God's forever family : the Jesus People movement in America, 1966-1977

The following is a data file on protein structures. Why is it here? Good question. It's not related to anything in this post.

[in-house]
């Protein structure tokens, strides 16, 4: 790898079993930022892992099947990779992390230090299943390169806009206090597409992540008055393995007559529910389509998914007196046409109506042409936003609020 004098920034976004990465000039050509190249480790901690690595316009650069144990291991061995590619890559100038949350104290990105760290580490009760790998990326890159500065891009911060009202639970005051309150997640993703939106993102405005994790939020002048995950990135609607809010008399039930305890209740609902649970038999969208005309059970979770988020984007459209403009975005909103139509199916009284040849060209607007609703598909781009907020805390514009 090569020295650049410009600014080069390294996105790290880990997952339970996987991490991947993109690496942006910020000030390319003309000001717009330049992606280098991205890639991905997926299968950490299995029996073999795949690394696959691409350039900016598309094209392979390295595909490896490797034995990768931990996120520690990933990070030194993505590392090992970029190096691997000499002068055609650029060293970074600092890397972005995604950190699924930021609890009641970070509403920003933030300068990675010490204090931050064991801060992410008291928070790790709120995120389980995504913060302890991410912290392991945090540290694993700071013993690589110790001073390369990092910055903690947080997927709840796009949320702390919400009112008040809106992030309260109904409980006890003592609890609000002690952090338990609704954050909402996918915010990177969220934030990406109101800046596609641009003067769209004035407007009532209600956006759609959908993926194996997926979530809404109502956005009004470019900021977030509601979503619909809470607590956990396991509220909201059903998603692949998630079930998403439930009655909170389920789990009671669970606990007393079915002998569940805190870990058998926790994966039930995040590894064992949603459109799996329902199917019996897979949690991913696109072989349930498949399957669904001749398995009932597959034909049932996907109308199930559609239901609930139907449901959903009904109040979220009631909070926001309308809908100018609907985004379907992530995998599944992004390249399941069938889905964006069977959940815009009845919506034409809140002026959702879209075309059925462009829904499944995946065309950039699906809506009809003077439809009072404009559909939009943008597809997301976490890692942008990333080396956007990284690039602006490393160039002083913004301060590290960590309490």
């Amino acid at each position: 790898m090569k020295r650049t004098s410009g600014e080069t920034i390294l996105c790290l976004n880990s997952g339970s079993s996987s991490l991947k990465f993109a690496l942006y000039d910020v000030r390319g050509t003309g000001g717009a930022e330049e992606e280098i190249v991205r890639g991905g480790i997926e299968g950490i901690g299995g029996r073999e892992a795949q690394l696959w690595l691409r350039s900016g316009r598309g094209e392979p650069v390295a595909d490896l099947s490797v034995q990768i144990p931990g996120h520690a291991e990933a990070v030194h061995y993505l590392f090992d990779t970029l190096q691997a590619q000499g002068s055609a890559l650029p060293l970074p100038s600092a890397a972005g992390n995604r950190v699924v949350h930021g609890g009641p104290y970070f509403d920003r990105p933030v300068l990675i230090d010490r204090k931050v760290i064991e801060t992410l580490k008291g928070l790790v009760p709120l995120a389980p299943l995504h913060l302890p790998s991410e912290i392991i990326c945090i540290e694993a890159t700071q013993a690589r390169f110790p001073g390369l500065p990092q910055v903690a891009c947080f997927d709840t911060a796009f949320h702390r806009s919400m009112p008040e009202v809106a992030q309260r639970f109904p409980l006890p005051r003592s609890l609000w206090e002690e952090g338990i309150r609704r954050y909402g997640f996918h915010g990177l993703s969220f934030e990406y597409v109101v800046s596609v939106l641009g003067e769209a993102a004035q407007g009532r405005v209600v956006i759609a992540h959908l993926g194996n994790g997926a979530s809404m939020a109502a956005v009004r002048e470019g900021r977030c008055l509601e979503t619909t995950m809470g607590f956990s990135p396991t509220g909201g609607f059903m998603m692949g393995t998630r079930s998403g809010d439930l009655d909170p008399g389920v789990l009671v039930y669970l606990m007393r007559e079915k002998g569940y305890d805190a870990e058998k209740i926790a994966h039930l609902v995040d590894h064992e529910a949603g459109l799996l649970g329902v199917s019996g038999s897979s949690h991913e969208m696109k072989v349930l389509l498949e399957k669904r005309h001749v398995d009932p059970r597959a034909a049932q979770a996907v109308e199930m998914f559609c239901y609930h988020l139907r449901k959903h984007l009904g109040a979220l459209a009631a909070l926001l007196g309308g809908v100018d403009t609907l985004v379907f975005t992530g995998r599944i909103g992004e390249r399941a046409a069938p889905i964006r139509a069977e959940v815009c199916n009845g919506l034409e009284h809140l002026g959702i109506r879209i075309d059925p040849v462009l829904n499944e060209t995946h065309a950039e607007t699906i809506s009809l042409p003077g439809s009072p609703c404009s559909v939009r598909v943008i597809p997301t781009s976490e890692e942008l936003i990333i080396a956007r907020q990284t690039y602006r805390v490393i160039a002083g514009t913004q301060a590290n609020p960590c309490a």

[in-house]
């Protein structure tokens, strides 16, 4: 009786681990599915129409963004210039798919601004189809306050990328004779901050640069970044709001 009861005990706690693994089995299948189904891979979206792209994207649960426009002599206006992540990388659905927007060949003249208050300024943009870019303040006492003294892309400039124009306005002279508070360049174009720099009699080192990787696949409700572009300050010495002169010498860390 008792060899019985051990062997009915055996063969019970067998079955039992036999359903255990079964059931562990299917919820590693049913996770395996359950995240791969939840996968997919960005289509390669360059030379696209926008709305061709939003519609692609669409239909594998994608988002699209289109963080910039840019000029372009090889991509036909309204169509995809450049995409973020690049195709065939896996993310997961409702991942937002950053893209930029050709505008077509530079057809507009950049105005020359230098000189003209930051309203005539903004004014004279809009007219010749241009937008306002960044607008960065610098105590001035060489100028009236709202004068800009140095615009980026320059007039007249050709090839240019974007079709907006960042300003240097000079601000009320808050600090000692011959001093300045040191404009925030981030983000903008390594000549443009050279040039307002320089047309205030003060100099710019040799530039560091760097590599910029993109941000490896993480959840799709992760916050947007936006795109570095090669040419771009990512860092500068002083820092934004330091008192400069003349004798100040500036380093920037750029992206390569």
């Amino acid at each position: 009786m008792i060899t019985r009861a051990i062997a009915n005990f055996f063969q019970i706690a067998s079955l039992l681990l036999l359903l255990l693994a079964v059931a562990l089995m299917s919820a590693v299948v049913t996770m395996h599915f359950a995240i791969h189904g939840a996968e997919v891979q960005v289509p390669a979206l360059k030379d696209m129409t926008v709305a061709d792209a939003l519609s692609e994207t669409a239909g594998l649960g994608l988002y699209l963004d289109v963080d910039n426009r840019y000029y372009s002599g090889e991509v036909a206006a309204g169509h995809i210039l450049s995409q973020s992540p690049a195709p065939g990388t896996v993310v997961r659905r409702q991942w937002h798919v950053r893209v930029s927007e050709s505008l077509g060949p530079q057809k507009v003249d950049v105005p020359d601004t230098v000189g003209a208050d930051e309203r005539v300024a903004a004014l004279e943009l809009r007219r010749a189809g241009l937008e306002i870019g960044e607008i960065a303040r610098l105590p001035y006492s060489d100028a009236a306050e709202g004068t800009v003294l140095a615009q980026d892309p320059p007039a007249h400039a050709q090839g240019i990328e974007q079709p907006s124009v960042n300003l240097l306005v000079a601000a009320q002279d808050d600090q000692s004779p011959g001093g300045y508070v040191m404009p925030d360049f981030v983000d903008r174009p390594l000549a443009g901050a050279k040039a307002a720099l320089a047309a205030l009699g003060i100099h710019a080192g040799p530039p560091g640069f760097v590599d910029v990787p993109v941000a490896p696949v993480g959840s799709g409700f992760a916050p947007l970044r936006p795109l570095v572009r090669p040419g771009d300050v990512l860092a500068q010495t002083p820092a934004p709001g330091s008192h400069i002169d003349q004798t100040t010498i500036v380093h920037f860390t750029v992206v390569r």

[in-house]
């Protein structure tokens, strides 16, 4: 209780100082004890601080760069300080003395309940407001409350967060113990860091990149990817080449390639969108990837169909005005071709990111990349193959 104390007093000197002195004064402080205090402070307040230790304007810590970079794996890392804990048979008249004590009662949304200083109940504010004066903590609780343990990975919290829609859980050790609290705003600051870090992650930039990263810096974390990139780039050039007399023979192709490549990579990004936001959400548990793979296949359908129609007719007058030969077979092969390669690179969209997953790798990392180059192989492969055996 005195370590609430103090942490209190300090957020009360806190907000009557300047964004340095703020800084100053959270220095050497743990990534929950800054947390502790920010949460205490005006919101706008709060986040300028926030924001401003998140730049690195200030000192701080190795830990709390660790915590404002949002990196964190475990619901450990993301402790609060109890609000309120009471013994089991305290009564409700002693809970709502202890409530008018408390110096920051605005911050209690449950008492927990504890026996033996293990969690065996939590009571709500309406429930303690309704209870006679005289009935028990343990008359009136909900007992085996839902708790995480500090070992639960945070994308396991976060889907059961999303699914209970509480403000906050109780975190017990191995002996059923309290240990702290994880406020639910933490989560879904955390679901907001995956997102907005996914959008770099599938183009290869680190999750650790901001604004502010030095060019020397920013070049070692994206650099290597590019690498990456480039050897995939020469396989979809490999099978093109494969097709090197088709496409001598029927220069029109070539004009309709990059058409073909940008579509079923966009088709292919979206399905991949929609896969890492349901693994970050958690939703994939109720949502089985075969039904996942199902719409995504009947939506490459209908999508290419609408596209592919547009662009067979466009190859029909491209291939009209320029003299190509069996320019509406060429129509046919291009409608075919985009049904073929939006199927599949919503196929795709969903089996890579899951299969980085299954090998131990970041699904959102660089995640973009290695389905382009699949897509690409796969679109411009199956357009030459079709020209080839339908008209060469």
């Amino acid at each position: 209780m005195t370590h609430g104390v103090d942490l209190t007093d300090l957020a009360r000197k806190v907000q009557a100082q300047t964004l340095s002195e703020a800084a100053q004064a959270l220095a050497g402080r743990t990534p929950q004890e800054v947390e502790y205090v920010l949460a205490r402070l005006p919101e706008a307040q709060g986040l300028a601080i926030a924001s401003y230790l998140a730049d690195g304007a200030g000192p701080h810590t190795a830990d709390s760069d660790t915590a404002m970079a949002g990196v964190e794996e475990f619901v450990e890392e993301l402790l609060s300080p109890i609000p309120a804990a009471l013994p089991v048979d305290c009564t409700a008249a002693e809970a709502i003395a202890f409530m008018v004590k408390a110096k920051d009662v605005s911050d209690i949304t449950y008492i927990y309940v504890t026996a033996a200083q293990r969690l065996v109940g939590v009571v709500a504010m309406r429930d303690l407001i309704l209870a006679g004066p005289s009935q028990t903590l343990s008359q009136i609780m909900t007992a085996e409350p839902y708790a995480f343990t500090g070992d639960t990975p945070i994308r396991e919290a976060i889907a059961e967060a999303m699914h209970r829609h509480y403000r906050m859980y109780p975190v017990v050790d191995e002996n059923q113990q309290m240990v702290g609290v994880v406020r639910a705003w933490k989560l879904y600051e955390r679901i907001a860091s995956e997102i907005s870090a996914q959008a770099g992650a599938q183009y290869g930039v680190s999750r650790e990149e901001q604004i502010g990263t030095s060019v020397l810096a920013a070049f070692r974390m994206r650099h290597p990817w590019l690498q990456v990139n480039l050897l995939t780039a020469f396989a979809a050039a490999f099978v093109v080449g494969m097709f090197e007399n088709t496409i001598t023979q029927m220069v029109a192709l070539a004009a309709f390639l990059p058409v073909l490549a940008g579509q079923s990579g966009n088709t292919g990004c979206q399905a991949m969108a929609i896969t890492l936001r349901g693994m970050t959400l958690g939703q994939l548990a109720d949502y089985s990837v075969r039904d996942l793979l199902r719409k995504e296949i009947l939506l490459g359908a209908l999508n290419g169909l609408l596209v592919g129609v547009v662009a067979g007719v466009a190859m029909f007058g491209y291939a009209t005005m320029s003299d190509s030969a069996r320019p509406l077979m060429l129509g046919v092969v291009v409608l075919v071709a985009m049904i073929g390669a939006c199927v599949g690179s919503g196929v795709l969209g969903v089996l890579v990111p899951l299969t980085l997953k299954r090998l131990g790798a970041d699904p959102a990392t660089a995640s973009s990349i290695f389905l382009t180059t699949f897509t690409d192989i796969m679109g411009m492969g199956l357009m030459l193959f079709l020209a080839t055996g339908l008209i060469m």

The Jesus People movement arose in the United States in the late 1960s and early 1970s. Achieving its initial strength in California, this unique combination of the hippie counterculture and evangelical Christianity eventually spread to many parts of the country and briefly attracted a great deal of contemporary media and scholarly attention. Fading from the cultural spotlight rather quickly and eventually disappearing in the late 1970s, little attention was paid to the Jesus People in subsequent decades as both scholars of American religion and culture tended to either overlook the movement, or dismiss it entirely. This project argues that a closer re-examination of the entirety of the Jesus People phenomena--and not just its transitory period of 'California-heavy' media popularity--reveals that it was one of the most significant national religious movements of the postwar period. The Jesus People impacted both great numbers of young people in the counterculture as well as many young evangelical church youth who adopted the Jesus People persona and made it their own. Just as the lives of a significant number of 'Baby Boomers' were shaped by the counterculture, so the Jesus People movement was another of the major formative forces among American youth who came of age in the late 1960s and 1970s. Moreover, its influence remained significant within the American evangelical subculture in the decades that followed. Not only did burgeoning new groups such as the Calvary Chapel and Vineyard movements originate in the movement, but the Jesus People paved the way for the huge 'Contemporary Christian Music industry' and signalled a new relaxed relationship between evangelicalism and youth culture. Upon reexamination, it is clear that the Jesus People movement played an important role in the resurgence of American evangelicalism in the late twentieth and early twentyfirst centuries.